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Micro-chipping employees to ”improve security”

Posted: Thursday, December 13, 2018

Author: Robert Ward

Some of the UK’s largest companies may implant their staff with microchips to “improve security” and restrict employees from accessing sensitive documents. Similar to those used to identify pets, the chips are the size of a grain of rice and implanted in the flesh between thumb and forefinger. They allow employees to access security systems, such as office doors with the wave of a hand, much like contactless payments, and remove the need for identity passes, which could be lost or stolen.

However, the UK’s Trade Union Congress (TUC) is concerned that micro-chipping workers will hand more power and control of employers and impact upon privacy and personal freedom. They state that workers are already concerned that some employers are “using tech to control and micromanage, whittling away their staff’s right to privacy.” They believe that micro-chipping would give bosses even more power over their workers.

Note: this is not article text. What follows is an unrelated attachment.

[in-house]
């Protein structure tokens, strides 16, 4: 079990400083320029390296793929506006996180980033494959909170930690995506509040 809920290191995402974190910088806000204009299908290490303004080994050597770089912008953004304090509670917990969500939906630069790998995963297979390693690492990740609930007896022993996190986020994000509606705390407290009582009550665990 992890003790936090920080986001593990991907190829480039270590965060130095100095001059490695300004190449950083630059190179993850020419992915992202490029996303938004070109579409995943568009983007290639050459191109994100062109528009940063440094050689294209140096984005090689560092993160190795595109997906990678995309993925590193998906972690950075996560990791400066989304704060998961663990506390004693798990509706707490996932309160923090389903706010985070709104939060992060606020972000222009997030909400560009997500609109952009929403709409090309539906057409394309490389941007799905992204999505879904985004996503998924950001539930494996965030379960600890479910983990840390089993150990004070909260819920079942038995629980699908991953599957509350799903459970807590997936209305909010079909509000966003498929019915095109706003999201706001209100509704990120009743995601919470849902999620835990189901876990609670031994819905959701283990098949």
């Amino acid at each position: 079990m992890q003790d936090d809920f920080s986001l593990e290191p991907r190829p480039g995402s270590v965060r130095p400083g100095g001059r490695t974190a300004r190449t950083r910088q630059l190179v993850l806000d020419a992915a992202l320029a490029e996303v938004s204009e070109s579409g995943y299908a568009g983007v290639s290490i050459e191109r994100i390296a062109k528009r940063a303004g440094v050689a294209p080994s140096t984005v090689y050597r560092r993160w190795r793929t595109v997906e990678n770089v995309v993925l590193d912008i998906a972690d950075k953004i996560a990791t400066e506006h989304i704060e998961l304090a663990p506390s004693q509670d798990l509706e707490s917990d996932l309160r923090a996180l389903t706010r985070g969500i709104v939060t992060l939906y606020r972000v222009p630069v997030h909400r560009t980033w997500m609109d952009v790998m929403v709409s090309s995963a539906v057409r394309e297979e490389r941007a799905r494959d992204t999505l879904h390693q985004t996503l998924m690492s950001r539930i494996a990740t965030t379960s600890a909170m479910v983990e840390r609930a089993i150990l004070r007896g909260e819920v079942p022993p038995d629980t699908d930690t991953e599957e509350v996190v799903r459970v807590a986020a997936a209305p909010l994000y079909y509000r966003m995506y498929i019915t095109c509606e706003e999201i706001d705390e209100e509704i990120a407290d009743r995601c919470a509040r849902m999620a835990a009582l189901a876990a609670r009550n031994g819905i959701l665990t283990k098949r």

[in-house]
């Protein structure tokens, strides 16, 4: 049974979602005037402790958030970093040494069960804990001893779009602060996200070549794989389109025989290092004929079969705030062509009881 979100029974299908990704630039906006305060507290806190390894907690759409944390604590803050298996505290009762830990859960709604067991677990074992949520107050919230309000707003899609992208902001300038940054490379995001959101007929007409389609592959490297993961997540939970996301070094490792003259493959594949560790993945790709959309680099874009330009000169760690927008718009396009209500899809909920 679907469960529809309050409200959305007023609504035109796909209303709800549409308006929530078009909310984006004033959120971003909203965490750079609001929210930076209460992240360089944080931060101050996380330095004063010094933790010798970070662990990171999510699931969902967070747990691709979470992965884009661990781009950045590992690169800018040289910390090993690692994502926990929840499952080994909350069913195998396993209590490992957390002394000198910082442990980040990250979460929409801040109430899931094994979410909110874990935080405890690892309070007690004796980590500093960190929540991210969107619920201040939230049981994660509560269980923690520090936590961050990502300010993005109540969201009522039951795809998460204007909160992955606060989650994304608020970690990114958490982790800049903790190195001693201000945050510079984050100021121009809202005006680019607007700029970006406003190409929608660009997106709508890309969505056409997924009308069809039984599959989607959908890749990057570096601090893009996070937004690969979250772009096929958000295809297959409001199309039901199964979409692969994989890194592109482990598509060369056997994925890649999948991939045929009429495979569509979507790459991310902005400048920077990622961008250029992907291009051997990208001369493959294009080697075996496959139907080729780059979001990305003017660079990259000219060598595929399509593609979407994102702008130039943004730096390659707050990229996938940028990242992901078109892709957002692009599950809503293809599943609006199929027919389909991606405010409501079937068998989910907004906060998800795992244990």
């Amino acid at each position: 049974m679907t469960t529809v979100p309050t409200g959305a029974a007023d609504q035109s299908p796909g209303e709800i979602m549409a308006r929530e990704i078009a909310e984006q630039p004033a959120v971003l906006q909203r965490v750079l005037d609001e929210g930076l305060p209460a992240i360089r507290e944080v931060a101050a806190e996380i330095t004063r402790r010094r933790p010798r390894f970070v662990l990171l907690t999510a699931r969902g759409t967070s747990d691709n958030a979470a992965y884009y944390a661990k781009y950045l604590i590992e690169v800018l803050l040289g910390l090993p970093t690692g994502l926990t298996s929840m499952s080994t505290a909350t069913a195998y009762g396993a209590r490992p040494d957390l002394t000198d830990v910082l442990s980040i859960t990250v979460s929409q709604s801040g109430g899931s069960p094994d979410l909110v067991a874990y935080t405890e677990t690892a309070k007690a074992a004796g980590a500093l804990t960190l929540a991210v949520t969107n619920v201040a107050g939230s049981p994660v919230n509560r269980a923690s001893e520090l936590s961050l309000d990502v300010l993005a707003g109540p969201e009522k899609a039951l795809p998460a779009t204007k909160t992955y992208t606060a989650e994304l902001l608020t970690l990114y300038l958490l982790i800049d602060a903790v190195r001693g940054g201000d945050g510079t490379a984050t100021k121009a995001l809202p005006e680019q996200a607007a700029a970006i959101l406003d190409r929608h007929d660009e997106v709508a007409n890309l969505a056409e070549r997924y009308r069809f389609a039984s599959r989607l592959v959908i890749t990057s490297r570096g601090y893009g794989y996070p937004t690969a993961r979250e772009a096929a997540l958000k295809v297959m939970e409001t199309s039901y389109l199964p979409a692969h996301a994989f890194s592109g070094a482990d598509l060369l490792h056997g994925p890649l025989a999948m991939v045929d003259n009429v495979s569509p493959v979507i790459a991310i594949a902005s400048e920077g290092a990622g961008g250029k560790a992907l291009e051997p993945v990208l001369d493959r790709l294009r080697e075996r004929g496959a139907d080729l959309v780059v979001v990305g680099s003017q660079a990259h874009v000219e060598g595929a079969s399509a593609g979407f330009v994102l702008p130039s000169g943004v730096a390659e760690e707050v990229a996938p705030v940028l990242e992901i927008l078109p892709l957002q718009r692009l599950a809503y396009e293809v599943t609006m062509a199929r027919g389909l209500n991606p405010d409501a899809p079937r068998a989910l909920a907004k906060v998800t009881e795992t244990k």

It is reported that several UK-based legal and financial firms are interested in implanting staff that deal with sensitive documents or personal customer information after a successful trial using 150 British workers over the past year.

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